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Thoughts on the Great Digg Revolt of 2007

This one's for you David...

The Digg revolt has had me mulling some thoughts like cheap wine at Christmas:

  • I understand why Digg has bowed to its users' demands. I mean Kevin Rose and his team did when they backed down. They have a chance to take a stand rather than be nudged into irrelevance by their own community. If they bowed to the cease and desist the users would open up elsewhere. If they are closed down, the same thing will happen. While it's farr from certain, I think Rose and his team could even come out of the coming fight on top (even if Digg as we know it is closed down).
  • This is a challenge to copyright laws and notions of intellectual property that are no longer useful. See Lawrence Lessig's fantastic speech from last year for more on the history and context around this and the Creative Commons movement.
  • We'll see this mobbing tactic again elsewhere. The crowd is smart and has a good memory for successful techniques. I think we'll see people attempt and fail to use the same technique - does it have a name yet? - for trivial issues... or perhaps succeed.
  • This episode may add to brand and media owners' fears about the mob rule of UGC-powered media. Sure we can see the Digg crowd as a particularly militant, self-assured bunch but their collective action was a demonstration of a sense that they own that space. And they do...
  • You can't keep secrets in open networks. Adjust your business and marketing models early to avoid disappointment, please.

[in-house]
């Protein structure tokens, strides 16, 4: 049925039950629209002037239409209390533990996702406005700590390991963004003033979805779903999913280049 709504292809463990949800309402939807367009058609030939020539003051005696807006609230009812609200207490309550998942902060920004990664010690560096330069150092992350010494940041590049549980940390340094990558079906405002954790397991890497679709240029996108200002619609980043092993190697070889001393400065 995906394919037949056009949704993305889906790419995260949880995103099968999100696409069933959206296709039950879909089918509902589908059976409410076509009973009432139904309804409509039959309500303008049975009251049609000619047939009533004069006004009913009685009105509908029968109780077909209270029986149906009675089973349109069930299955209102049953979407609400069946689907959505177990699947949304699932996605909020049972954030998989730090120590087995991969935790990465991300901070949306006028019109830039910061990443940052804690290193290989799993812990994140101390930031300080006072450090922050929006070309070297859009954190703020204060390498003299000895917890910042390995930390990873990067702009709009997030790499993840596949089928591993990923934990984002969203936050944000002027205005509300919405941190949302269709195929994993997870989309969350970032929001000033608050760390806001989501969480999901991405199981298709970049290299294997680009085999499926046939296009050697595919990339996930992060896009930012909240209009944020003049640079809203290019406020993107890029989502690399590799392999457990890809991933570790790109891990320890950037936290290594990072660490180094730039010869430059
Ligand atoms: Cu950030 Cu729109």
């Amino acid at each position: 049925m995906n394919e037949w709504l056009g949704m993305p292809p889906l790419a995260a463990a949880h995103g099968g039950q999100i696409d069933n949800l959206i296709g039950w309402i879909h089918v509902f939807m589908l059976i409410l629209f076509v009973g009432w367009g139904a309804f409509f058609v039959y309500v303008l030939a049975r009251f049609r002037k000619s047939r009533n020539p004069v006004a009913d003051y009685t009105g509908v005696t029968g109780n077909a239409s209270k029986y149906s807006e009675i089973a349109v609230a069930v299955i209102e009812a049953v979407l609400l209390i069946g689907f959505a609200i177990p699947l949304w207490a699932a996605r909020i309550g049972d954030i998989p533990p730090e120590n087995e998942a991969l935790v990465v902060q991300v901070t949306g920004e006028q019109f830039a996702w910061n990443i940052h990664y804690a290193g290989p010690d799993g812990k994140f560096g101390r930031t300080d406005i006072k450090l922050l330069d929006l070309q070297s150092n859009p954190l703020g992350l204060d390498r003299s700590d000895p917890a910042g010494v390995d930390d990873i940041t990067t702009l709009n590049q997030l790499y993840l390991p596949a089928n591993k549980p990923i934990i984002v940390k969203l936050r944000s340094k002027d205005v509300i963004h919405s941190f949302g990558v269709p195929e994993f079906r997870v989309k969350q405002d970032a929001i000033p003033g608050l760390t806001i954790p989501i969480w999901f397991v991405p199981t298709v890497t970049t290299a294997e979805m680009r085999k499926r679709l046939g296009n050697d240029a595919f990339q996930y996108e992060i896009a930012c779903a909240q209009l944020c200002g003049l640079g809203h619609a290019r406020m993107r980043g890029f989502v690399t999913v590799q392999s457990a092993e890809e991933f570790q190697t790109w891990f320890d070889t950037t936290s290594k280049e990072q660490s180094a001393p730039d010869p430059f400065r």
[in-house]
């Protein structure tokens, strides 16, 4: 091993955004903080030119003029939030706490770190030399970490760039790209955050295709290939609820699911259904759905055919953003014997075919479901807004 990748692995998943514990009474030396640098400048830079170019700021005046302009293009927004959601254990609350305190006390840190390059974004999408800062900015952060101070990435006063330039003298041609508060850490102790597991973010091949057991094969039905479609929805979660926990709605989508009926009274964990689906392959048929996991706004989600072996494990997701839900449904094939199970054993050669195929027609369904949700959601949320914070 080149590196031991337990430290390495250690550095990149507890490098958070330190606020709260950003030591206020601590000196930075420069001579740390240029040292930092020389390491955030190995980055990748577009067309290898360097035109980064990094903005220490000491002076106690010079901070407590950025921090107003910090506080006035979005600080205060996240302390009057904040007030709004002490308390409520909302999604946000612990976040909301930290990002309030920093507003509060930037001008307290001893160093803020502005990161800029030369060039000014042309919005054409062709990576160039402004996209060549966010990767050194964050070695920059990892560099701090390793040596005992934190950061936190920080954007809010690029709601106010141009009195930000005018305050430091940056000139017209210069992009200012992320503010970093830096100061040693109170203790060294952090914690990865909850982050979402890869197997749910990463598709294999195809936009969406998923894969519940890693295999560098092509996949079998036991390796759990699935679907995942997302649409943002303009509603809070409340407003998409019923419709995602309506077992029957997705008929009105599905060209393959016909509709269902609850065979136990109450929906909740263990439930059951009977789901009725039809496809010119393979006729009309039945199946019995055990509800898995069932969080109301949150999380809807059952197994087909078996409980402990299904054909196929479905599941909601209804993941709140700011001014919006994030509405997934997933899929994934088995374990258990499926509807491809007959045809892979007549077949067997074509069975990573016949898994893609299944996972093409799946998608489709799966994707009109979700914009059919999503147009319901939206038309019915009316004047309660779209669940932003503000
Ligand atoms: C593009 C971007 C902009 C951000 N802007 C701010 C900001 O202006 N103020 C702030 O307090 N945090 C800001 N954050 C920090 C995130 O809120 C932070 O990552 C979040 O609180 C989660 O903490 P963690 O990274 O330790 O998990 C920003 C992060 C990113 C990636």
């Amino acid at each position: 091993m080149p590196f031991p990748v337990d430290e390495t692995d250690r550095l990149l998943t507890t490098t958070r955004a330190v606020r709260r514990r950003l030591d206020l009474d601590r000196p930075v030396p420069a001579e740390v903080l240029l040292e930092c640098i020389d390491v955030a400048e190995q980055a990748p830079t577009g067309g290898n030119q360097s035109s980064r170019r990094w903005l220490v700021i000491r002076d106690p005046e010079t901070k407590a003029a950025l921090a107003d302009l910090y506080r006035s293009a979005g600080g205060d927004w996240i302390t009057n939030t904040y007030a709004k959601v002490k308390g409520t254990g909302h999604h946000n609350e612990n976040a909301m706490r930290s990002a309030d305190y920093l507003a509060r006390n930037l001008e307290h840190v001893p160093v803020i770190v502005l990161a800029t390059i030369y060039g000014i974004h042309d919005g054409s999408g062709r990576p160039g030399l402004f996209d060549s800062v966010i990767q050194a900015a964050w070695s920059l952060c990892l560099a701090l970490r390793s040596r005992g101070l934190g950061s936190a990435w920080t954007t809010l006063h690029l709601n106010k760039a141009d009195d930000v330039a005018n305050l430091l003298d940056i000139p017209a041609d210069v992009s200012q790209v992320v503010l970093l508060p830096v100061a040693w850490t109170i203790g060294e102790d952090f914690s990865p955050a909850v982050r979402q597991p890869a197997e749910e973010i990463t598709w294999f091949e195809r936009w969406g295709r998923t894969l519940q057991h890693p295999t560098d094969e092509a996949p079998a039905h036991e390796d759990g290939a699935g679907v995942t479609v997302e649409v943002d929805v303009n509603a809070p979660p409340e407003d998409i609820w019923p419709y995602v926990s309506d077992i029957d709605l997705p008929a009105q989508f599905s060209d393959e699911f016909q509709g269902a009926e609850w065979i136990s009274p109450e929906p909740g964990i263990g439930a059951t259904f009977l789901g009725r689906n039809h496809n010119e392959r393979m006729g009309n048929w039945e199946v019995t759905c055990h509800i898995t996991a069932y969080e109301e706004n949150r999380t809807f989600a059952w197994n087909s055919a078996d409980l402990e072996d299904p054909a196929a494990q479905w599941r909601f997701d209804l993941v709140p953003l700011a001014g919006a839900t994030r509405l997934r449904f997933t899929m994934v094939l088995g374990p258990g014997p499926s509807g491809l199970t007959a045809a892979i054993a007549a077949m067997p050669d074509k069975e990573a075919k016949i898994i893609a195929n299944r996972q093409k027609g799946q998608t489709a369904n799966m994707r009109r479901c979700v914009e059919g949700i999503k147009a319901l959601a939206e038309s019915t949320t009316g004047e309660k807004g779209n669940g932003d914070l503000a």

• Censorship attempts on the web encourage wider distribution. Digg's not my thing, so I'd have missed the fact that it was really easy to crack HD-DVDs had it not been for the noise created by the cease & desist inspired clamp-down.
  • On a personal note... I think that DRM on DVDs is irritating and insulting: as someone with a large-ish DVD collection it drives me mad that I can't transfer these to my hard drive or my video iPod to watch. I paid a fair whack for each of those movies but I can't watch them as I please.

Couple of other points of view I'd note are...

Ian Douglas at Telegraph blogs:

It took two months for someone to break the security on HD-DVDs. If it’s changed, it’ll take someone less than two months to break it again. Yet again, only the law-abiding paying customer is prevented from using the films they’ve bought flexibly.

Bobbie Johnson at The Guardian is more circumspect:

I'm no fan of the ludicrous digital rights invoked by Hollywood on DVDs, but it isn't that hard to find the information you need on the web. Digg's a user-led site, but nobody has the inalienable right the post there. Some users are concerned that the approach has been affected by the fact that HD DVD took out some advertising on the site. Well, it might, but they were still abiding by the letter of the law. And while the law might suck, but - unfortunately - it's still the law.

There's a fine line between freedom of speech and foolishness. I wonder how many of the users involved would be happy to post the encryption key on their own site, and then ignore a cease and desist order?

I don't buy the whole "the law is the law" bit. Laws get changed because people resist them and agitate against them. And I don't buy the "would you behave like this in your own home argument either" - that's like asking protestors if they would stage a sit-down protest on their own. Digg is a public space where the crowd, the mob or whatever are drawing on the strength of the community the relative safety in numbers.

One last one - Valleywag calls out everyone who has been talking about this as navel-gazers and that this is the sort of story that:

...will restrict social news sites such as Digg and Techmeme to a geek ghetto; the general public really doesn't care that much.

The fact that these sites are niche is what builds them community. I couldn't imagine either crossing over to the mainstream - although their models are ones with other niches and even the mainstream - if that survives as a meaningful concept - can adopt.

What do you think?